Court rejects new evidence motions in German neo-Nazi trial

Terror suspect Beate Zschaepe arrives in a court room behind her lawyer Mathias Grasel in Munich, Germany, Tuesday, March 13, 2018. German prosecutors said that Zschaepe as the main defendant in the high-profile neo-Nazi trial should receive a life sentence for her alleged role in the killing of 10 people by a group calling itself the National Socialist Underground. (AP Photo/Matthias Schrader, Pool)

BERLIN - Judges in a high-profile German neo-Nazi murder trial have dismissed motions from defence lawyers to introduce new evidence, and accused them of trying to further delay proceedings.

Lawyers for Beate Zschaepe , the only known survivor of the National Socialist Underground cell suspected of killing 10 people, had been due to begin making their final statements in the five-year trial Tuesday.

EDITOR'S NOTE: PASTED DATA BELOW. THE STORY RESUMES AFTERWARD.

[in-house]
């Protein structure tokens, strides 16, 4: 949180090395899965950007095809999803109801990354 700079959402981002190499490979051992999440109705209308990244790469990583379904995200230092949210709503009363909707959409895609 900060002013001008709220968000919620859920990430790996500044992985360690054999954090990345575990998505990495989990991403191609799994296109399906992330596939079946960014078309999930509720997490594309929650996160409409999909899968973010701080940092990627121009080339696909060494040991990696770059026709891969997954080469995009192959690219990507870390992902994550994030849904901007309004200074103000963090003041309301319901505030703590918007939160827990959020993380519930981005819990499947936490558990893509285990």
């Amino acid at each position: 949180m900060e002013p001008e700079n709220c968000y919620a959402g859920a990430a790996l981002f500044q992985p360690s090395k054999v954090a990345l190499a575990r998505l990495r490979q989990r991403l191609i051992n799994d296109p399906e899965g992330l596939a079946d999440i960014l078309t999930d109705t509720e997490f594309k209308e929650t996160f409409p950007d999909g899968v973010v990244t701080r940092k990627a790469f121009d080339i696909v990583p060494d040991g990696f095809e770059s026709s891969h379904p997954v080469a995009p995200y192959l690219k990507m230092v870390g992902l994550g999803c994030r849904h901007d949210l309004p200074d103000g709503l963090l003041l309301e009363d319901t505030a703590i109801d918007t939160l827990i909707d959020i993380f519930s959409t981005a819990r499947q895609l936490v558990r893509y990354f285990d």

But lawyers for one of the group's alleged supporters, Ralf Wohlleben, sought to challenge the provenance of a gun used in most of the killings.

Judges rejected the motion and a separate request by Zschaepe to fire her three court-appointed lawyers. Two other alleged members of the neo-Nazi group died in an apparent murder-suicide in 2011.

The trial at Munich's regional court is expected to last at least until May.


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